Born of an accidental explosion, the PER is now widely used.
In March 1933, in London, a violent explosion destroyed a laboratory of Imperial Chemical Industries, today one of the largest chemical companies in the world. The presence of 8 grams of a white deposit intrigues the researchers. Indeed, its special characteristics have revealed both strength, flexibility, impermeability and insulation. This is the future polyethylene. It took two years to find the exact formula for the reaction of ethylene and benzaldehyde, which caused the explosion. Sir Robert Wattson, a Scottish engineer and radar inventor, plays a crucial role in this research.
In 1939, polyethylene was used as insulation for the electrical wiring of submarines of the American Navy. The Germans are studying fragments, found on bombs dropped on Berlin in 1944. After the war, it is in Germany that the companies BASF and Hoechst develop cross-linked polyethylene, even more resistant and more durable. The scientific exchanges between Germany (BASF) and the United States (Phillips Petroleum) then opened the way, around 1964, to a manufacture intended for the big consumer.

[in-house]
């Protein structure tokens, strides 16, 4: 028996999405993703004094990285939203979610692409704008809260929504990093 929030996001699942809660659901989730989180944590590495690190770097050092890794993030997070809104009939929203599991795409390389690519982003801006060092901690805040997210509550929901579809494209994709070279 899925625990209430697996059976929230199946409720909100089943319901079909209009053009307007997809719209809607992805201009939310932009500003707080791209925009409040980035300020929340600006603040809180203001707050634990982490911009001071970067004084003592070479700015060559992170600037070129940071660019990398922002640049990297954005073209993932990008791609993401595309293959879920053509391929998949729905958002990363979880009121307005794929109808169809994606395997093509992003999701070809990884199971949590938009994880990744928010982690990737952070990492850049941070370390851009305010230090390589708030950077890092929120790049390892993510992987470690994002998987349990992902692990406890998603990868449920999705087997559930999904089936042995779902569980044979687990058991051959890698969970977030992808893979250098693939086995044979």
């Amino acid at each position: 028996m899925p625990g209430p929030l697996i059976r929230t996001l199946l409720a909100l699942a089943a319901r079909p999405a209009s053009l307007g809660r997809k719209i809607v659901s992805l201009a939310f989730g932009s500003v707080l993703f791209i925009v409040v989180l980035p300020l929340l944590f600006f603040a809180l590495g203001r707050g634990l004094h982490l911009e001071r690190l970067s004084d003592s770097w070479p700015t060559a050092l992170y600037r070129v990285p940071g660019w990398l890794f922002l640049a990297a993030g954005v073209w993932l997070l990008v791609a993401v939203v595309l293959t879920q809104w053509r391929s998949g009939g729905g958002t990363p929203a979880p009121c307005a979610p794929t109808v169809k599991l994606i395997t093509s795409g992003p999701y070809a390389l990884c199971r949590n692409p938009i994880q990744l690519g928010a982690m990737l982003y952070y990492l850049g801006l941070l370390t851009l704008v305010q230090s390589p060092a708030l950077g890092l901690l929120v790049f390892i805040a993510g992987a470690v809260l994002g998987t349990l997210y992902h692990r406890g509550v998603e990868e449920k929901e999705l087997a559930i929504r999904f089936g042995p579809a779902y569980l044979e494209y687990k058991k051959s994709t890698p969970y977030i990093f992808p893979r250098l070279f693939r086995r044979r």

In the early 1980s, the exceptional corrosion resistance of this material allows its use in plumbing. The chemical companies of many countries (France, Denmark, Israel...) participate in the improvements. Today, three methods (the most important of which is the one developed in 1971 by Professor Thomas Engel in the framework of a United States / Sweden partnership) allow the industrial production of PER tubes (high density crosslinked polyethylene) or PEX for its international appellation.